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Labor finds unexpected ally

Bob Katter speaks out for proper process in Thomson affair, Abbott's budget reply, and Coles and Woolies to front food processing inquiry, Tim Lester reports.

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COALITION hopes that the Craig Thomson affair will bring down the Gillard government have been set back with the independent MP Bob Katter saying the courts, not Parliament, should judge the former Labor MP.

Mr Katter told the Sydney Morning Herald he would not support any vote suspending Mr Thomson from the Parliament, or forcing his resignation, until the matters against the MP had been heard by the court.

He accused the Coalition of double standards for pursuing Mr Thomson's alleged misdeeds of past years when it turned a blind eye for more than a decade to the alleged indiscretions of Peter Slipper when he was a Coalition MP.

Portait of Bob Katter on Thursday Island in the Torres Strait Island

"I don't want to be cast in the role of judging" ... Bob Katter. Photo: Nic Walker

''There's no qualitative difference in the actions of the Liberal Party and the Labor Party here,'' he said.

''I don't want to be cast in the role of judging either of them.''

Mr Thomson was found by Fair Work Australia to have misused about $500,000 of members' funds while national secretary of the Health Services Union between 2002 and 2007.

The findings have been referred to the Federal Court for civil action but the opposition is demanding that Mr Thomson leave Parliament now.

On Tuesday it sought to have him suspended for 14 days but the motion failed because the crossbenchers Rob Oakeshott, Tony Windsor and Adam Bandt backed the government. Mr Katter abstained.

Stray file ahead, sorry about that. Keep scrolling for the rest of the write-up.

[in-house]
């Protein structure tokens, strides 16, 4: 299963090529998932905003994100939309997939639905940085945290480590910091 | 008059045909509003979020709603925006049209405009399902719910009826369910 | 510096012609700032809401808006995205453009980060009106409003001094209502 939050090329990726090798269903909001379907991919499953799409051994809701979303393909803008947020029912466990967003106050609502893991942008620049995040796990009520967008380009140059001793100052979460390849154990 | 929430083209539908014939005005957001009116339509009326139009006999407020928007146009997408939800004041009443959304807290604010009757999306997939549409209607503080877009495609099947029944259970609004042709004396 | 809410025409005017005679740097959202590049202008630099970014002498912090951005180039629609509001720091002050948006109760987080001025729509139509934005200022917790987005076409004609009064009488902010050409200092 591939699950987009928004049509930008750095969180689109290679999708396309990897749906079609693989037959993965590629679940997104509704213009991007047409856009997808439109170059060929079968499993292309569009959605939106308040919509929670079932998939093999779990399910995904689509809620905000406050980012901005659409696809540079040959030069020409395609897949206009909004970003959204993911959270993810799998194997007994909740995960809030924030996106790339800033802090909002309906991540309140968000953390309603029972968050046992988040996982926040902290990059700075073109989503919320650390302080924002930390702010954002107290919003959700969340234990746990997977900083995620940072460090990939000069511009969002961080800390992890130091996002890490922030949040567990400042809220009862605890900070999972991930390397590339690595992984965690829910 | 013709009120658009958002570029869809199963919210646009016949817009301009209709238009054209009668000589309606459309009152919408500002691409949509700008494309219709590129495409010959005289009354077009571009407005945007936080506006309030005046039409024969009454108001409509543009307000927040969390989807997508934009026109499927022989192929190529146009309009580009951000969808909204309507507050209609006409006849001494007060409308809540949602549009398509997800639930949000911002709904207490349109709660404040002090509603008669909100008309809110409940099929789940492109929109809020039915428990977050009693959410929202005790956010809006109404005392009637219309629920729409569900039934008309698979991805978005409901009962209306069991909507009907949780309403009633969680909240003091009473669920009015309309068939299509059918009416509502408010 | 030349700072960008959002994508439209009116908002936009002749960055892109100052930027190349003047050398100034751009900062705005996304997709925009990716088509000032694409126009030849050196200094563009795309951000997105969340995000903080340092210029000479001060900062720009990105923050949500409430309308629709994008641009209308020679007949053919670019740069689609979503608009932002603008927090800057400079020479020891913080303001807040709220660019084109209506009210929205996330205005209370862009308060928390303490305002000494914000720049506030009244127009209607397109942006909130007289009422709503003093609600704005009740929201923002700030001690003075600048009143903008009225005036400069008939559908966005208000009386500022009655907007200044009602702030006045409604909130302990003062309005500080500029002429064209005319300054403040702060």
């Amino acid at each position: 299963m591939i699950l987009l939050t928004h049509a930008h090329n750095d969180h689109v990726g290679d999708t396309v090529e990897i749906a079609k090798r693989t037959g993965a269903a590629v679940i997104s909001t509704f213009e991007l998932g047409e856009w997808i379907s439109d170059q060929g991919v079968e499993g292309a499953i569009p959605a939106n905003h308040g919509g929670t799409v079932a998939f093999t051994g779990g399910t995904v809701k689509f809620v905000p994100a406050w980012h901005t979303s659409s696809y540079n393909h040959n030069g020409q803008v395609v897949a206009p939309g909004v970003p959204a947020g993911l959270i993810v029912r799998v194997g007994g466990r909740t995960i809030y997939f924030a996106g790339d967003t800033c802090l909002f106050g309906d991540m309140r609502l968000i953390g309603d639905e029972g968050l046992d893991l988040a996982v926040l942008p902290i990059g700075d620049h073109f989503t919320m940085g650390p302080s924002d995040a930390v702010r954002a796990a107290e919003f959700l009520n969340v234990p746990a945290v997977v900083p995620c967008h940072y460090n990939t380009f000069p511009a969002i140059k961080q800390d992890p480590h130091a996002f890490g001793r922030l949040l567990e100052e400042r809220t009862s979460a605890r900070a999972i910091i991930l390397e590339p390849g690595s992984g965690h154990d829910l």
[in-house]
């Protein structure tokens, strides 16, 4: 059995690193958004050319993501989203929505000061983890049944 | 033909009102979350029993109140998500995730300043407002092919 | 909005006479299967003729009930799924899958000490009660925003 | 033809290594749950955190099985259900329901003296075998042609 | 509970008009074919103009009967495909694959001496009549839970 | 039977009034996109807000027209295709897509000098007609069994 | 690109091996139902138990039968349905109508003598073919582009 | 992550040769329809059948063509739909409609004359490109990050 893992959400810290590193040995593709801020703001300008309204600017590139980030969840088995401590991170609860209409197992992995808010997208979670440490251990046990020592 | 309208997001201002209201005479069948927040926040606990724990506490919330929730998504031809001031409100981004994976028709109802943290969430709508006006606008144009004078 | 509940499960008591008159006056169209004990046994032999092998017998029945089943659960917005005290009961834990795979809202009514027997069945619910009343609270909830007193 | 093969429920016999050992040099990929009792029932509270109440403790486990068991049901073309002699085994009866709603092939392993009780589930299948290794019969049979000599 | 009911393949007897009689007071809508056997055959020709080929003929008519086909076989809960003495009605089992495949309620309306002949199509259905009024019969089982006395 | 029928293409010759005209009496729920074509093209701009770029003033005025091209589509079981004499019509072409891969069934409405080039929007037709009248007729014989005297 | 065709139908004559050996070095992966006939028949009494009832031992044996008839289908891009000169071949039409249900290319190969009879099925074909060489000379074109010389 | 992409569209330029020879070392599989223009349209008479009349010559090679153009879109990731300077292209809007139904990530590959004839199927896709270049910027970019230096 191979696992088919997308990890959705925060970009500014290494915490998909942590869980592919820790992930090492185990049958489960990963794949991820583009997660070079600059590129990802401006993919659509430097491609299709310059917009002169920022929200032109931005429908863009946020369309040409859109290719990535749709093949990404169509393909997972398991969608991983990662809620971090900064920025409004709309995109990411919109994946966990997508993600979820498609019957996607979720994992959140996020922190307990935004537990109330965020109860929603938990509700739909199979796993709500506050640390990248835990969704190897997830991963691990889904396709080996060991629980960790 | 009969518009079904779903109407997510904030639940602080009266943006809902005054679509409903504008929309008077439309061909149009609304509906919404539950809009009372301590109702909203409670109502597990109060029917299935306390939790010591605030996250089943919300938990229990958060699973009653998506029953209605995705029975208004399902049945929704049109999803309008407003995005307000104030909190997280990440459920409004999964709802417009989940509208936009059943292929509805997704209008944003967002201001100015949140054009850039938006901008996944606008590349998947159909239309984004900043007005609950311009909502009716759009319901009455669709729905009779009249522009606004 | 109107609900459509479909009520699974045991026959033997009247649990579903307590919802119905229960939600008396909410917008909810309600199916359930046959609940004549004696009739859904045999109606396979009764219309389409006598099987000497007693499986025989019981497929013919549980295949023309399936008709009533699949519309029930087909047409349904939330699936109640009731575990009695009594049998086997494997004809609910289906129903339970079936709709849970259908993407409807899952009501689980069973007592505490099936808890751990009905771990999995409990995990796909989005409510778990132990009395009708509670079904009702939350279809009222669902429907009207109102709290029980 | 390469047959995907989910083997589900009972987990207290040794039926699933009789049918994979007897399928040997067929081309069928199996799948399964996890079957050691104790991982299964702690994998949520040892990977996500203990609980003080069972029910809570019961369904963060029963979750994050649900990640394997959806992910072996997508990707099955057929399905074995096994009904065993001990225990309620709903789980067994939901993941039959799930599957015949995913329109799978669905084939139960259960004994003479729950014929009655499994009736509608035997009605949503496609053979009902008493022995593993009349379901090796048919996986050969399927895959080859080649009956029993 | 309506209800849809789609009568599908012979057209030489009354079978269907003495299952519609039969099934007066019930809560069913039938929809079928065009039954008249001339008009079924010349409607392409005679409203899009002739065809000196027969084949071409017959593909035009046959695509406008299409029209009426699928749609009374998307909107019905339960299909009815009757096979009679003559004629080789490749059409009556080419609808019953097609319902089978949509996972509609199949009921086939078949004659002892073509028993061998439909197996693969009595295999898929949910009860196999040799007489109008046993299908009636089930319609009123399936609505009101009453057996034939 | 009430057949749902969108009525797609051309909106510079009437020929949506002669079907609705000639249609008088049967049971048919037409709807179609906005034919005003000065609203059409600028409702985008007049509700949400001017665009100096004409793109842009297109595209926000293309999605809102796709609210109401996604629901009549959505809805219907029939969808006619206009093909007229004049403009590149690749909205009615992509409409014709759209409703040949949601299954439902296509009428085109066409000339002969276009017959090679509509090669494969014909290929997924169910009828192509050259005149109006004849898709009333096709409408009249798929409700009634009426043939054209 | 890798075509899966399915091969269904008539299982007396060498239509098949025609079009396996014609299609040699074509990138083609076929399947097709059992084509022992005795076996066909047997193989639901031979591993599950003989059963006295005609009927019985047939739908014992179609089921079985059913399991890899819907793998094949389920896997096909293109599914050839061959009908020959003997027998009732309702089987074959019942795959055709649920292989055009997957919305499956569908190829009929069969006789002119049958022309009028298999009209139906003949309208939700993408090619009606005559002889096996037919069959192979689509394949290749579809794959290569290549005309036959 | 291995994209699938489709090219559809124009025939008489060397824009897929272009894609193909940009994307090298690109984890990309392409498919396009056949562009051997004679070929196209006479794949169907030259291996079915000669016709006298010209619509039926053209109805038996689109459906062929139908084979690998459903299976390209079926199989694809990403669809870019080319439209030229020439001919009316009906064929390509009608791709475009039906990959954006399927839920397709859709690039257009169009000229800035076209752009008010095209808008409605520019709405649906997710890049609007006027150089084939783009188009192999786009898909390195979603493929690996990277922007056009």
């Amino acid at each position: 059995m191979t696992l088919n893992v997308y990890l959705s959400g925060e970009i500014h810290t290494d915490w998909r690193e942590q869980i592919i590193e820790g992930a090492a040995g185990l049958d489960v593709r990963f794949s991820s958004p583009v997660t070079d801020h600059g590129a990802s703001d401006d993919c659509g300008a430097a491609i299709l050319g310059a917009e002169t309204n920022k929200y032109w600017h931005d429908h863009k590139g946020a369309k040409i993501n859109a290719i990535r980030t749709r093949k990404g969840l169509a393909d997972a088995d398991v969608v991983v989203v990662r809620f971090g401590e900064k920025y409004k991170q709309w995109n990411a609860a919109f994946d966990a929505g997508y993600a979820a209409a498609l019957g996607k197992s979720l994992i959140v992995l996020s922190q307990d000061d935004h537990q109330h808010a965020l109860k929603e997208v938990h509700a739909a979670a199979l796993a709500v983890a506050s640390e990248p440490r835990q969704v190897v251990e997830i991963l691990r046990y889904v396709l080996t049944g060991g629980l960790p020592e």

Mr Thomson will make a statement to Parliament the week after next and the independents said they will reserve further action until they hear what he says.

While they might support something that censures Mr Thomson, none will support anything that will bring the government down. Mr Oakeshott told the Herald that the Liberals should lead by example and expel the South Australian senator Mary Jo Fisher, who was found guilty of assault last year without a conviction.

The government gave notice it would fight fire with fire and tabled newspaper reports from 1978 when the Opposition Leader, Tony Abbott, was charged with the indecent assault of a female student.

The charge was later dismissed but the government's leader in the House, Anthony Albanese, noted that Mr Abbott was cleared by the court, not a politicised student council.

Mr Albanese also said Labor would start going after the Coalition frontbencher Sophie Mirabella, who is subject to civil claims over a deceased estate. Ms Mirabella remonstrated angrily with Mr Albanese afterwards.

The opposition pursued reports yesterday that Labor had been paying Mr Thomson's legal fees until his ALP membership was suspended two weeks ago.

The opposition frontbencher Christopher Pyne said that had Labor not paid the fees, Mr Thomson would be bankrupt, no longer eligible to sit in Parliament and the government would have fallen.

Meanwhile, the legal stoush over the contents of a black bag belonging to the HSU boss Michael Williamson will head to court after Mr Williamson's lawyer and police failed to agree on the nature of the documents in the bag.

During a police raid on the HSU East branch in Sydney on May 1, officers seized the suitcase from Mr Williamson and his son Chris, a union employee, in a nearby basement car park.

Mr Williamson's lawyer Vivian Evans claims the documents are of a legal nature and therefore attract legal professional privilege.

As the police are challenging that claim, the bag's contents have been sealed and taken to Parramatta Local Court.

With Kate McClymont

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